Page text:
By Muhammad Faour, Special to CNN
Editor’s note: Muhammad Faour is a nonresident senior associate at the Carnegie Middle East Center in Beirut. The views expressed are his own.
The World Economic Forum’s latest Global Competitiveness Report, which assesses the economies of 144 countries and ranks them based on more than 100 indicators, had something to say about education. This is hardly surprising since education is a main determinant of economic competitiveness. The question, though, is whether the index – which relies heavily on business executive assessments for the ranking – really gets education right.
After looking at the country rankings, it’s difficult not to have doubts.
For example, Lebanon and Qatar were among the top 10 countries in terms of quality of math and science education, quality of primary education, and more generally quality of the educational system. Though no doubt a pleasant surprise for Lebanese and Qataris, this assessment is a significant departure from the results of student achievement tests in every international test Lebanon and Qatar have participated in. In the international student achievement tests in math and sciences (TIMSS) in 2007 and 2011 for grade 8, Lebanese and Qatari students scored well below the international average of 500. In math, Lebanon scored 449 in both 2007 and 2011, while Qatar scored 307 in 2007, but 410 in 2011.
As for the quality of primary education, available data on student achievement for grade 4 in math and science from TIMSS 2011, and in reading literacy from PIRLS (Progress in International Reading Literacy Study) 2011, show Qatar’s scores were significantly below average. Lebanon did not participate in these tests, but the performance of grade 8 students in international tests does not suggest that they had a high quality primary education.
And there are other problems with the WEF assessment of education quality. For example, the percentage of students at the advanced and high levels of achievement in math and science at a certain grade surely reflects the quality of education in those subjects. But in Lebanon, only 1 percent of students in grade 8 performed at the advanced level in math and 9 percent at the high level. In Qatar, the comparable figures were 2 percent and 10 percent, respectively. In contrast, the percentages of students performing at the advanced level in grade 8 math ranged between 8 percent and 49 percent in the top ten countries in TIMSS 2011.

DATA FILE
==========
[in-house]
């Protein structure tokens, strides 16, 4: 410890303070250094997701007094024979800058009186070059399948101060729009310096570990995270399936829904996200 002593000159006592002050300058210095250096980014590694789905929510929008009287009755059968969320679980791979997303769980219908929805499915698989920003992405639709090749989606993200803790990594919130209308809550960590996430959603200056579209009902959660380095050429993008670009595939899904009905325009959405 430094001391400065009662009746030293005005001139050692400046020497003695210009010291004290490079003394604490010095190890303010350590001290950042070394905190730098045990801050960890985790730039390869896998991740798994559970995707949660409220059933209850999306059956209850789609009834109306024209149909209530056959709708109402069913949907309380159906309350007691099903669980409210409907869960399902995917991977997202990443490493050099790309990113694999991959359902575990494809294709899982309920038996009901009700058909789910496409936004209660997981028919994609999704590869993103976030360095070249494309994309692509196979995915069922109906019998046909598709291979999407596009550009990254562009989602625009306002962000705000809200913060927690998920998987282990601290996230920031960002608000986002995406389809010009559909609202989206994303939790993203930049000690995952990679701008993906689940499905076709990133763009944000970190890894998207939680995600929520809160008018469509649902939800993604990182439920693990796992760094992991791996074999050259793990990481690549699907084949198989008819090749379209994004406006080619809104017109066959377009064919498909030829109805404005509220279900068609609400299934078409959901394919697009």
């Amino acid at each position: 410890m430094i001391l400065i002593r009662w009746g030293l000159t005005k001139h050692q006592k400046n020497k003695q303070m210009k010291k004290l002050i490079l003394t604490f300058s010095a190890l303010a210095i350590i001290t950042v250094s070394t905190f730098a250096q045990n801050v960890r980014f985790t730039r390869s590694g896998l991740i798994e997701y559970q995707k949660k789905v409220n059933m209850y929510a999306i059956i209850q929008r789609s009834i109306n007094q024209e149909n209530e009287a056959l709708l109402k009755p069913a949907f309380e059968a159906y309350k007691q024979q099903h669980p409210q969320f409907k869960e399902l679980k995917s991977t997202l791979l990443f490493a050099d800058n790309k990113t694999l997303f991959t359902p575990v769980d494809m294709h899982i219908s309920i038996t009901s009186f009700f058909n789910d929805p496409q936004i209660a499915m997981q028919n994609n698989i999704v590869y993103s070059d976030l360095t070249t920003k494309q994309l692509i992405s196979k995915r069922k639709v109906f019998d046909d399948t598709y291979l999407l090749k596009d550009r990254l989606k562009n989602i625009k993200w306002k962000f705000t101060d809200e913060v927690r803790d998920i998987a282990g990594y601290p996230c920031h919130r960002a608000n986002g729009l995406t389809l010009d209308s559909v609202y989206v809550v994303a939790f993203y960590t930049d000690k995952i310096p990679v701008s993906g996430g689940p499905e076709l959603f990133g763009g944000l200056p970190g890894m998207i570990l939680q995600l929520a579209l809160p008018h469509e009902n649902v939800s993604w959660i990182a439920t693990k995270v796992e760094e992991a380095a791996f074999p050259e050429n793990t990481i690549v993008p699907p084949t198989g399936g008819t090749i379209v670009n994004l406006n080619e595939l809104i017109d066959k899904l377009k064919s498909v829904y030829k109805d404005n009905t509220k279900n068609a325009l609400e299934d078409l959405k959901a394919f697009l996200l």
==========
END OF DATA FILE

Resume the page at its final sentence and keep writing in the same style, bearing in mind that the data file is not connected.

The shortcomings in WEF’s estimation of the quality of education are not restricted to Lebanon and Qatar. Russia, which ranked among the top 10 countries in student achievement in both math and science for grade 8, ranked 52nd in the quality of math and science education in the WEF data. Russia also ranked 62nd in the WEF report on the quality of primary education; the average scores of its grade 4 students in math and science in TIMSS 2011 and in reading in PIRLS 2011 placed Russia among the top 10 of participating countries.
In terms of primary education, Hong Kong was ranked 29th in the WEF report despite its grade 4 students receiving the top rank in reading (PIRLS 2011), third place in math and eighth in science. The United States, meanwhile, was ranked 38th although it was among the top 10 countries in reading, math and science for grade 4.
So why these shortcomings in assessing education? The problem is largely the result of the subjective nature of the “executive opinion survey” data. Respondents were not education experts offering informed opinions, and are therefore more likely to base their opinions on their own personal experiences, perhaps at quality private schools.
All this is not to argue that the shortcomings on education would have radically altered the overall results of the competitiveness rankings. But the WEF would do well to rethink its dependence on such a potentially subjective source of information.